The overnight lightning storms that rolled through eastern Idaho and western Montana sparked several small fires in the Lolo National Forest.

Public Information Officer Kate Jerman said there were hundreds of lightning strikes that stretched from Idaho east to Missoula.

“We received over 200 lightning strikes across the forest that was very widespread from the west to the east,” said Jerman. "Right now we are up to six new fire starts, and five of those are from lightning. This morning we reported that there were three new starts around the Boyd mountain area that's about four miles west of St. Regis and we have crews on those three new starts. Fire behavior right now is minimal, but we just received word that we have two more starts on the Nine Mile Ranger District near Petty Mountain and we also have crews responding to that.”

We received over 200 lightning strikes across the forest that was very widespread from the west to the east,” said Jerman. "Right now we are up to six new fire starts, and five of those are from lightning. This morning we reported that there were three new starts around the Boyd mountain area that's about four miles west of St. Regis and we have crews on those three new starts.

Jerman said fire officials will be taking to the air to get a better overall look at the results of the overnight thunderstorms.

“We'll be flying two detection flights,” she said. “That's pretty normal for this time of year is to do regular detection flights. One detection flight will be for the east side of the forest and one detection flight will be from the west side of the forest. Those flights really give us a bird's eye view of what's going on out on the landscape, especially in some of those remote areas, and we can oftentimes detect new fire starts from lightning strikes using that tool.”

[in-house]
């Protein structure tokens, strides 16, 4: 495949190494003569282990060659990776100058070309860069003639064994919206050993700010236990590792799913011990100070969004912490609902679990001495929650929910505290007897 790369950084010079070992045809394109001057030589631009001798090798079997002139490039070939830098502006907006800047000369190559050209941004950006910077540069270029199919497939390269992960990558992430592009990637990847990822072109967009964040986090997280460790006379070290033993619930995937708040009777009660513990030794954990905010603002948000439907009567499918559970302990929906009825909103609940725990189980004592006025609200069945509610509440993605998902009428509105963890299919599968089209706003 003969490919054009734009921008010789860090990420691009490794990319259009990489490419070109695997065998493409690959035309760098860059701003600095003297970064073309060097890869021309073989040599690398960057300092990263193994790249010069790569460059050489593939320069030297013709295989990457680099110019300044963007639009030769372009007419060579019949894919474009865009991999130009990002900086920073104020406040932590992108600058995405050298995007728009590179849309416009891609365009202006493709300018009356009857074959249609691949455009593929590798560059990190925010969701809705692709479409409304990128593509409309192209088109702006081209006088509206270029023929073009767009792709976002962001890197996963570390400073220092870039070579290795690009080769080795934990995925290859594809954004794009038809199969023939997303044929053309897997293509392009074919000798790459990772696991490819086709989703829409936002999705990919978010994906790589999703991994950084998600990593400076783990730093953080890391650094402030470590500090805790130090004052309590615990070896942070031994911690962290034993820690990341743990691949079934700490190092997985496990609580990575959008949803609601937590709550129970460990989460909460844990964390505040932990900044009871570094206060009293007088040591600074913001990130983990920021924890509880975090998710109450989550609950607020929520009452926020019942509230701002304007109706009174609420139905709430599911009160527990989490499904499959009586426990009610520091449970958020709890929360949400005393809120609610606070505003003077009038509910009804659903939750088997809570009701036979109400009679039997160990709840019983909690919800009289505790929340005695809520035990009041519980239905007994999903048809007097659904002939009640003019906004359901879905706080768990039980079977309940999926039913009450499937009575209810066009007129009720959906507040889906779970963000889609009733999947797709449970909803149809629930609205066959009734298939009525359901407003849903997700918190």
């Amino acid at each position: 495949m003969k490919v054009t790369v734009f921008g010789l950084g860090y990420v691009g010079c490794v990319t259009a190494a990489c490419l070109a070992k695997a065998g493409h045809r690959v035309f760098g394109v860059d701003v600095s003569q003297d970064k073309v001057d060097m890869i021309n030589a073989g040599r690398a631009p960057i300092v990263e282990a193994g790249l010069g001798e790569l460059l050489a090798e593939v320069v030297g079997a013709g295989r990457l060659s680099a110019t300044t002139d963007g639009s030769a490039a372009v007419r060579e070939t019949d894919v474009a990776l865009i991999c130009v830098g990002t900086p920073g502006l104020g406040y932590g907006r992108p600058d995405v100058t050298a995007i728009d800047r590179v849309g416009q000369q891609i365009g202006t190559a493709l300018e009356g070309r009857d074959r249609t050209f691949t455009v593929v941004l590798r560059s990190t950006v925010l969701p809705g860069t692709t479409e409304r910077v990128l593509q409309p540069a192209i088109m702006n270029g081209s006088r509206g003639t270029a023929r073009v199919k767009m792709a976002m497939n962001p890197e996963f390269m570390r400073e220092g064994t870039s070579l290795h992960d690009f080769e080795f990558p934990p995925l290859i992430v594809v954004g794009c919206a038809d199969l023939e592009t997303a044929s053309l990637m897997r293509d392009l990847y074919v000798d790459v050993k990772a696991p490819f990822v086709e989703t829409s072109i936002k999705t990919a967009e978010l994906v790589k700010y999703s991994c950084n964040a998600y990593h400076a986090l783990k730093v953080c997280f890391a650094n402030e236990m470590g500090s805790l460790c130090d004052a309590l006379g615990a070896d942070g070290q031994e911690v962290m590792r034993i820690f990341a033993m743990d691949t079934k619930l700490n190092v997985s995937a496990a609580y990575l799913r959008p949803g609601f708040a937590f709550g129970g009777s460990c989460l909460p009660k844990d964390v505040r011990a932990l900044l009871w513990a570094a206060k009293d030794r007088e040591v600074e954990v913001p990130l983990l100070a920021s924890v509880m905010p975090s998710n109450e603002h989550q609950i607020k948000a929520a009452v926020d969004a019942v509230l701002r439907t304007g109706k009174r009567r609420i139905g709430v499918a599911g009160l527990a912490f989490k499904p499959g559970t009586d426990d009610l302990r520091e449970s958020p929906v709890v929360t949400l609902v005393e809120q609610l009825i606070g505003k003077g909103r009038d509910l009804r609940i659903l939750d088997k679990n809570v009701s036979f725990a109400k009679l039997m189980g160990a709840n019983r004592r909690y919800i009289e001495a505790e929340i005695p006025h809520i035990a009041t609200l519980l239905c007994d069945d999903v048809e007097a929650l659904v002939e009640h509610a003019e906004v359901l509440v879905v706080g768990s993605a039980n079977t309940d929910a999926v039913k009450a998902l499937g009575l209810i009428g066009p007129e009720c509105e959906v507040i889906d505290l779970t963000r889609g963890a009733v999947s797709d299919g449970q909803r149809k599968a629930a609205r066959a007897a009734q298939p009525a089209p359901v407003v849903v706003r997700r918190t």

Jerman said the public can help by spotting and reporting any fires or plumes of smoke to the Lolo National Forest.

“If you see something please report it, and you can either do that through your local 9-1-1 Center or you can call the Missoula dispatch center and that number is 406-829-7070. We are out in patrolling but we obviously can't be everywhere at all times and sometimes the public will see something we don't and we really appreciate anyone calling in a smoke report if they see it so we can really jump on any new fire starts very quickly.”

Jerman also asked those recreating in the forest to be extremely careful with campfires and to make sure they are completely out and cool to the touch before leaving the campsite.

Fire danger has been raised to Very High in the Lolo National Forest.

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